At Graduation Alliance, helping high school dropouts and at-risk students get back on track to graduation is at the heart of what we do. We provide the pathway to an accredited high school diploma — a 100% online curriculum. But an effective dropout recovery program must do more than provide the pathway. We also provide guardrails — a multi-tiered system of supports — to keep students on track.
Students in a Graduation Alliance program are supported by three key figures:
- Academic Coaches
- Local Advocates
They also receive support from Enrollment Counselors, 24/7 virtual tutors, and an IT support team. This multi-tiered system of supports helps students navigate academic and social-emotional challenges so they can focus on their education.
Rebuilding trust in school support systems
One of the fears with a 100% online alternative program is isolation due to social disconnection. When students are learning in a traditional classroom, they are surrounded by peers and have face-to-face interactions with teachers and support staff every day.
Many research studies indicate that students’ social “disconnect” from schools cannot be ignored in attempting to re-engage and sustain student participation in academic work — face-to-face interaction is key to student success (Stout, 2009). However, the dichotomy is that many students leave school in the first place because of a social-emotional disconnect (Lee, 2003; Martin, 2006; Knesting, 2008).
Graduation Alliance’s approach helps students rebuild their trust and sense of belonging in school by providing personalized support and opportunities for building trust with their support team and other students in the program.
When students first enroll in a Graduation Alliance program, they complete an assessment to help our team determine their specific reasons for dropping out, life circumstances that might complicate their completion of high school, and the support mechanisms they may have available in their personal lives.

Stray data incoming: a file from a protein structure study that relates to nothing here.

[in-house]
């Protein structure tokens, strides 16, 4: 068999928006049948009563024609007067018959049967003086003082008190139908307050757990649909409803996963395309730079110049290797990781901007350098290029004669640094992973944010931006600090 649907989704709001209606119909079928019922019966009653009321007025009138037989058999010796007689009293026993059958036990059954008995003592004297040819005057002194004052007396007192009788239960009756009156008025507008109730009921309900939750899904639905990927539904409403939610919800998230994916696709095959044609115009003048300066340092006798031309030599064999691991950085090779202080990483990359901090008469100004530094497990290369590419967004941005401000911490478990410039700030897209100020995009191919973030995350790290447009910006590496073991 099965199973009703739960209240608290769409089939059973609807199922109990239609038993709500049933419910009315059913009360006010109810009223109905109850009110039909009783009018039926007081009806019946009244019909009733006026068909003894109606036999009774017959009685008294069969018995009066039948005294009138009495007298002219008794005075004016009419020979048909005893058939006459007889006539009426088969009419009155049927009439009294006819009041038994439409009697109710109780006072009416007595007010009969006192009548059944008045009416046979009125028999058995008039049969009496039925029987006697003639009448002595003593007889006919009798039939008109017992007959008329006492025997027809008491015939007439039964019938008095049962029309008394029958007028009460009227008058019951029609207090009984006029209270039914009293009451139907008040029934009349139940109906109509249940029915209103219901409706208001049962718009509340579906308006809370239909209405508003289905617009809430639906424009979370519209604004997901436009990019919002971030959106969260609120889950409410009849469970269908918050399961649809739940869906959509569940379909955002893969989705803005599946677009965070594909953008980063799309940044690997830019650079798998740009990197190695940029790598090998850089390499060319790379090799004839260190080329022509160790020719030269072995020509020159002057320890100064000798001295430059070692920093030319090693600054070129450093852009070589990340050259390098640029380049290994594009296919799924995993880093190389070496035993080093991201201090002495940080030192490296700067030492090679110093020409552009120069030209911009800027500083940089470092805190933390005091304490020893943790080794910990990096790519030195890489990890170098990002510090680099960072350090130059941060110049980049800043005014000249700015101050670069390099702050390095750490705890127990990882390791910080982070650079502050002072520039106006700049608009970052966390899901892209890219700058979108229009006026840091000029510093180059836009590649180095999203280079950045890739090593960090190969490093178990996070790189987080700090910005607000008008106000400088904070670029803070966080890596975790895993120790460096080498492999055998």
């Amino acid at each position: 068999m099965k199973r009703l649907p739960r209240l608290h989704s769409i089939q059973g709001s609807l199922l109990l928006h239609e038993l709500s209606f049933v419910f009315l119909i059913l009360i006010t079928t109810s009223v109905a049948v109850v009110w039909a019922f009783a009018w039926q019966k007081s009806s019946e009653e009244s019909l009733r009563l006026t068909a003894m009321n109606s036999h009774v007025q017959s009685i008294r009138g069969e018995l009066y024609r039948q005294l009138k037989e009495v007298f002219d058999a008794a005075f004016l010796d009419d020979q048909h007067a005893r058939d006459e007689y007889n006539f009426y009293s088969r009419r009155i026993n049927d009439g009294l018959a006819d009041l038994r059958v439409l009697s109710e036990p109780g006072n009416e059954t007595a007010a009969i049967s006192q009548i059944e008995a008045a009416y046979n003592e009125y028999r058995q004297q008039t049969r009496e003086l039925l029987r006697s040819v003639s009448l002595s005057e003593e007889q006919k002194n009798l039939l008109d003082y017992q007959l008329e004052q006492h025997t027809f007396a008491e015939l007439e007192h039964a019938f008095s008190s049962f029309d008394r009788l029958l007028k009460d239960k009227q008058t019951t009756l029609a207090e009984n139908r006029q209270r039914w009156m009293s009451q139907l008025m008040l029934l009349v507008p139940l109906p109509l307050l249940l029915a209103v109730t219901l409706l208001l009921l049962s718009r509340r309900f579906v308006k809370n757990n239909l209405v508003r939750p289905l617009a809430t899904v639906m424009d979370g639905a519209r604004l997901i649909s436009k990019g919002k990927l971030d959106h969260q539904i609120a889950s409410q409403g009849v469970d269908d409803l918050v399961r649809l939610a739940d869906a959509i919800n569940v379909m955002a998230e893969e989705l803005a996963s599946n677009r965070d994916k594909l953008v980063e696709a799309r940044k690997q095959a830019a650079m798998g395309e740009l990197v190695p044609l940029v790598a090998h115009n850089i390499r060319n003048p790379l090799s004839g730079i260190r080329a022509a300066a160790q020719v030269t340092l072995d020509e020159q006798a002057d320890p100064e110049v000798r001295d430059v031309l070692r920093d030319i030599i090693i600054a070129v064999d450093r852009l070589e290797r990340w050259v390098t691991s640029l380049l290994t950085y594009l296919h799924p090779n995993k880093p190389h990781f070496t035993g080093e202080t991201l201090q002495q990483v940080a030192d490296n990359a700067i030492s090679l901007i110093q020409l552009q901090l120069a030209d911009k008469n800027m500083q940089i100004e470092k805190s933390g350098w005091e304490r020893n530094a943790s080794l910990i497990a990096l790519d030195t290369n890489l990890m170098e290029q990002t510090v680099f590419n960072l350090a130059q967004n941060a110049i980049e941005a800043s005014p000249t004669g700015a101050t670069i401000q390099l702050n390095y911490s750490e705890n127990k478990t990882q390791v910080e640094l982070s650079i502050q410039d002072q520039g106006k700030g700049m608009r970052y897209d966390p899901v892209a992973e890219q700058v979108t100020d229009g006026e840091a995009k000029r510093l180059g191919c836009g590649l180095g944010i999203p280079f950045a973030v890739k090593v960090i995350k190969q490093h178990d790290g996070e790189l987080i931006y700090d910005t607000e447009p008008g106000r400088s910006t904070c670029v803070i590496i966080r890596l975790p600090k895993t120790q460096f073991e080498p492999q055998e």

Using this information, Academic Coaches create personalized education plans for their students that will help them earn the credits they need to graduate from high school. Additionally, Local Advocates identify various supports that could help the student work through some of the challenges they’re facing, including (but not limited to) mental health resources and community food banks.
Rebuilding trust is important because it leads to engagement — students are more likely to engage with their support team if they trust them. And student engagement is considered crucial to an effective dropout recovery program because student engagement leads to academic success and program completion (Stout, 2009).
When students start taking online classes through Graduation Alliance, they’re actively involved in their learning environment — There is nothing passive about what we do. Academic Coaches work with students remotely and help them stay on track. They check in with students weekly by phone, video call, or text to see if there is anything the student needs to complete their assignments for the week and continue onward.
Local Advocates are familiar with the community where their students live and host two types of in-person meet-ups each week, academic and social. During academic meet-ups, students have the opportunity to work on homework and meet one-on-one with their Local Advocate to discuss any social-emotional barriers they may be facing that week. It’s similar to a study hall and provides students with a safe place to work on schoolwork or ask for help if they need it.
Social meet-ups offer students an opportunity to meet other students in their school’s Graduation Alliance program and give them some of that face-to-face interaction that is integral to the educational experience. For a recent meetup, students shared “pie in the park” with their Local Advocate.
In either case, our support system works hard to support students — no matter how long they’re with us. Our multi-tiered system of supports helps students regain trust in school support systems, resulting in engagement and, ideally, graduation.
Based on a 2021 study by Mission Measurement, Graduation Alliance’s Dropout Recovery program has significantly outperformed the national benchmark for dropout recovery programs established by the Impact Genome Project on both efficacy and cost per outcome, providing 27% more outcomes for 33% less cost.
For more information about our dropout recovery program, please fill out our request for information form.
Knesting, K. (2008). Students at risk for school dropout: supporting their persistence. Preventing School Failure, 52(4), 3-10.
Lee, V. E., & Burkam, D. T. (2003). Dropping out of high school: the role of school organization and structure. American Educational Research Journal, 40(2), 353-393.
Martin, N., & Halperin, S. (2006). Whatever it takes: how twelve communities are reconnecting out-of-school youth. Washington, D.C.: American Youth Policy Forum.